For the adventurous, rock climbers and nature lovers
In brief: This is the park for adventurers, rock climbing gurus, adrenaline junkies and hikers. The stunning ledges and sandstone bluffs, with trees clinging to every crevice and mossy ferns covering every surface, provide an afternoon adventure you will never forget.
This is probably the most dangerous park I will profile on this blog. There is real danger when visiting this park … if you don’t stay on the trails.
Nelson-Kennedy Ledges State Park holds a special place in my heart. This is the park that made me appreciate nature for its subtle yet obvious beauty and where I learned to respect the environment for the dangerous, captivating mystery that it is.
Created in 1949, Nelson-Kennedy Ledges is 167 acres of jagged rock formations, stunning waterfalls and a whole range of biological diversity. The park features four main trails, each color coded to the difficulty of the terrain: white being easiest, yellow and blue being moderately difficult and red being the most difficult. Each pathway has destinations with unique names that will easily catch your attention.
When you leave the parking lot, head directly across the road to the park entrance sign. Always check for a park map if you are unfamiliar with the area, and look for postings left by park rangers about closures and hazards. From the main trailhead, you can either head left, right or straight ahead into the section called the Narrows. Each way will lead to a different adventure.
The Narrows is formed of collapsed rocks that have fallen from the ledges around it, creating a gully of boulders strewn about in a haphazard way. From the Narrows, take a right onto the Yellow Trail. This portion of the park is characterized by the large bluffs, huge sections of rock looming overhead that seem to be in a constant state of toppling over. Don’t worry, though. These cliffs are very stable and haven’t moved in quite a while.
I would recommend taking the higher section of this loop trail first, ending with the trail closest to the road. This way will take you over the cliffs, winding down through a narrow opening known as the Dwarf’s Pass. This rock formation was created from massive section of rock that is leaning against another, forming a small opening to walk through at the bottom. Following the wooden decking through a small cave will lead you into the Old Maid’s Kitchen, a natural, cellar-like space.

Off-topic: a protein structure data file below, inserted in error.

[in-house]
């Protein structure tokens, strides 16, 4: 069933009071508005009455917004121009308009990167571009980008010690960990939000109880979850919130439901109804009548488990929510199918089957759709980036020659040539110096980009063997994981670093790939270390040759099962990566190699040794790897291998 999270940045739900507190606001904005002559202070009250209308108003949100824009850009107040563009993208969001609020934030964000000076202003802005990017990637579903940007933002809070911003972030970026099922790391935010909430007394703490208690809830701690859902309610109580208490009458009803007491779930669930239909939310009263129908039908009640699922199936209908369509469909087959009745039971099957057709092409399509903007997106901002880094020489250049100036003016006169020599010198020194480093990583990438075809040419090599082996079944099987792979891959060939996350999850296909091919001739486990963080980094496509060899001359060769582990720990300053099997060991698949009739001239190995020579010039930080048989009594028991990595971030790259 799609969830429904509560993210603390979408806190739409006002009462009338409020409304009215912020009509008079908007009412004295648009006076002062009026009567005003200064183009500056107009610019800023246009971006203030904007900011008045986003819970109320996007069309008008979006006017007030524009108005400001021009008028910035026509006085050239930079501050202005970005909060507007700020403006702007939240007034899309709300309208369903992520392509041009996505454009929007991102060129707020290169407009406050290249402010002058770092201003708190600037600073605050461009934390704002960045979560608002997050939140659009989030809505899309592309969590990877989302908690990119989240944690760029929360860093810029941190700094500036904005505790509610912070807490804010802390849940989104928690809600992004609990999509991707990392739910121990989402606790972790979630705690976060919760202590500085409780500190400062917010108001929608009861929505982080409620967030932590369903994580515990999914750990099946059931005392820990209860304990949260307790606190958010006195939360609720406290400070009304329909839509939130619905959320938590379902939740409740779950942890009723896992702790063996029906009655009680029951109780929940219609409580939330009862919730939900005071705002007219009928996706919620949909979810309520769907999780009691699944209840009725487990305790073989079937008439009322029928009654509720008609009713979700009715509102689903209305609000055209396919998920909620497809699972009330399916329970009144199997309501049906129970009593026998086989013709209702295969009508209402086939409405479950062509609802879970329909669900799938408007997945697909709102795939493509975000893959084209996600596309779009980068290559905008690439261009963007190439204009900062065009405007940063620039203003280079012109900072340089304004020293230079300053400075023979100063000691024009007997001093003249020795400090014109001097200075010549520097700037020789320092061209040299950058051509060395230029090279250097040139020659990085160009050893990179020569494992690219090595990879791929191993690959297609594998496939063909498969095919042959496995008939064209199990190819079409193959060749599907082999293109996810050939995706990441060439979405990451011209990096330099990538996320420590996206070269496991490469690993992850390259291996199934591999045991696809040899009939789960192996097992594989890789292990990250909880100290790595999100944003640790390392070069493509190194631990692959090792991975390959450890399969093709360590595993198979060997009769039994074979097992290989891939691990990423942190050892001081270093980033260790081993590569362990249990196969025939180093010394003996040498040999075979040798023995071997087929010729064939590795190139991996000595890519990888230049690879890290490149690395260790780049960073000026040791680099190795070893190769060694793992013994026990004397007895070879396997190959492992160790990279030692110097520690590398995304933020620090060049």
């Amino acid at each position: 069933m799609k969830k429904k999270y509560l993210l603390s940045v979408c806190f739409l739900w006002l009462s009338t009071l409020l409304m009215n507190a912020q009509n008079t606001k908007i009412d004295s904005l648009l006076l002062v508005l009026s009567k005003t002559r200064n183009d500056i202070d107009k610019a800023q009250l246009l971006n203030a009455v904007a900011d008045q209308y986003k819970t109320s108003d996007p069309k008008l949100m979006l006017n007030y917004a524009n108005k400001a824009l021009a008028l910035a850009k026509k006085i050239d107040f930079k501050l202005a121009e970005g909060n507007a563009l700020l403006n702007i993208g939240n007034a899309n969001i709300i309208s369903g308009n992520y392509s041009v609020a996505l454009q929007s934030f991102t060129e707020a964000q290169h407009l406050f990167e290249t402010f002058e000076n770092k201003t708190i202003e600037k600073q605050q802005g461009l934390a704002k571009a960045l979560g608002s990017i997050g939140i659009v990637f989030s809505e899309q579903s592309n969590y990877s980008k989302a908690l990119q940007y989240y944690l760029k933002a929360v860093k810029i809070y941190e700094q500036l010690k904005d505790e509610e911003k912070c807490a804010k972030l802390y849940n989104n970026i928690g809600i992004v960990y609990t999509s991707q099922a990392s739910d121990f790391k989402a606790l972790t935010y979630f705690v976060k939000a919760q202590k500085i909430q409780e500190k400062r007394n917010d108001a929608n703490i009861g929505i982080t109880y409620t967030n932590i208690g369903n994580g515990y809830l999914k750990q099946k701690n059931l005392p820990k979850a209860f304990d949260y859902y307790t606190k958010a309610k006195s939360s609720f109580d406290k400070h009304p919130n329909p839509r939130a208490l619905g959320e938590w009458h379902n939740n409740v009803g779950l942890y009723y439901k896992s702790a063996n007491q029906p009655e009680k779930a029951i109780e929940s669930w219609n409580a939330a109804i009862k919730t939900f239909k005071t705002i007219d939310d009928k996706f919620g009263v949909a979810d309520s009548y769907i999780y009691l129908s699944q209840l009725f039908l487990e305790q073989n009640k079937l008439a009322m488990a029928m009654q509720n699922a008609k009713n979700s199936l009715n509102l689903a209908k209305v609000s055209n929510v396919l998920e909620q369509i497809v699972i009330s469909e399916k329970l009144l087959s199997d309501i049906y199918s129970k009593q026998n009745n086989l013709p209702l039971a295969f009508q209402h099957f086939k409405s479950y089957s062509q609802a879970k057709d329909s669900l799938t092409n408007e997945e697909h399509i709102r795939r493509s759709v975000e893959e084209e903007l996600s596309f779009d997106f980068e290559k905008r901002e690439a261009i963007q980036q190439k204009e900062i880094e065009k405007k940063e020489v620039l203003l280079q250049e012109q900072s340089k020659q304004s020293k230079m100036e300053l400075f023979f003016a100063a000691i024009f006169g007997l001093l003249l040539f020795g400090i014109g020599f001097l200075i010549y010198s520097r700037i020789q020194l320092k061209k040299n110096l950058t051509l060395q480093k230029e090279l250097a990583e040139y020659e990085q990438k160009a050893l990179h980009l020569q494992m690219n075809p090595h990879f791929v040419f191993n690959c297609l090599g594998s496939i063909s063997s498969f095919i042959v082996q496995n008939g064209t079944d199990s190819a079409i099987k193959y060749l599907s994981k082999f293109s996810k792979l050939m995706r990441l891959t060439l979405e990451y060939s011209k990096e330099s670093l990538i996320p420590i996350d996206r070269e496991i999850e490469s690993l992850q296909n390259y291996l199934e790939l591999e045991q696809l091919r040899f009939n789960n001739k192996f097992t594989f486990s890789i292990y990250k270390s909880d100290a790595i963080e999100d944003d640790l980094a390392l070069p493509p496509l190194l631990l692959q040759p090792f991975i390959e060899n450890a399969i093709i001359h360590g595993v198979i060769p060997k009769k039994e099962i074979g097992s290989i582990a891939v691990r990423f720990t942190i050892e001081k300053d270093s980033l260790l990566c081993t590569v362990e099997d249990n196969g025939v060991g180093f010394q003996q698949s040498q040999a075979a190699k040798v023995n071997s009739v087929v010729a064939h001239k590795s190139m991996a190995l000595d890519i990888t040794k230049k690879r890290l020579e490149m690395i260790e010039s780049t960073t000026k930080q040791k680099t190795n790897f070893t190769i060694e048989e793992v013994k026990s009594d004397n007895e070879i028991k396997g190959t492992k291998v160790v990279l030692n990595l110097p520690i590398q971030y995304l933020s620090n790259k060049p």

Emerging into the light again, you can continue on toward Cascade Falls and Gold Hunter’s Cave. This section of the park is very interesting. Moss covers almost every exposed surface and a fine mist can usually be found hanging in the air. Wooden platforms lead to Cascade Falls, a 50-foot tall waterfall flowing from a crystal-clear stream. Watch your step here; the decking can be slippery. The cavern, located below Cascade Falls, was formed from the pooling water is known as Gold Hunter’s Cave, so named for the fool’s gold mineral found in plenty here.
Follow the Yellow Trail back toward the main entrance, keeping to the cliff walls as they undulate through the landscape. I recommend taking the Red Trail from here. Now, this trail is rated difficult, which means some physical climbing over and through the rock formations is required. If you’re not up for the challenge, take the Blue Trail, which follows the cliff side along the road.
The Red Trail ultimately leads to the Devil’s Icebox, but to get there you have to traverse through Fat Man’s Peril and Indian Pass. Compared with the Yellow Trail section of the park, this section is characterized by the smaller, more hidden ledges and cliffs. Whereas the bluffs near Cascade Falls are massive in scale, many of the dangers here are hidden. Watch your step: the ground can open up into a hole, disappearing into a black abyss.
Fat Man’s Peril is a narrow canyon that slices through the ground, the mossy walls enveloping you as you go. You will have to turn sideways to get through, but it isn’t anything too scary. Keep an eye out for the small cavern hidden in the shadows!
The next obstacle is the Indian Pass. Nelson Ledges was once home to several Native American tribes, including the Shawnee, Miami, Seneca and Mohawk. Early visitors to the area found hundreds of artifacts scattered throughout this section, which was once a place of trade in the area.
Keep walking and you will notice metal guardrails protruding from the ground. These are for your safety. You’ve reached the Devil’s Icebox.
The icebox is the most well-known feature at the park. On hot summer days, this is the place to take a refreshing break. Because the cavern is so deep within the earth, it’s practically ice cold inside, hence the name. To get to the bottom and enter the cave, follow the Red Trail down the steep incline. When you reach the stream that seems to be flowing from the cliff sides, follow it to the entrance. I would recommend exploring a bit on your own, but be extremely cautious.
The stream that flows through the icebox is the same that creates Minnehaha Falls just a few hundred yards upstream. You can get to the small waterfall by skirting the ledges until you find a place to climb up, then follow the crack in the ground to the source. It is quite peaceful and a unique feature compared with the more fanciful Cascade Falls.
Tennis shoes (hiking boots after a rainy day)
Directions from Kent:
Take Route 59 East into Ravenna.
Take a left on North Chestnut Street and continue on to Route 44 North.
Follow Route 44. Turn right on Route 82 East.
Pass Hiram College then Route 82 East will become Route 305.
Turn left onto Nelson Ledges Road.
Parking is on the right past the Quarry Park (on the left).
Kent to Nelson Kennedy Ledges Park = 45-50 minutes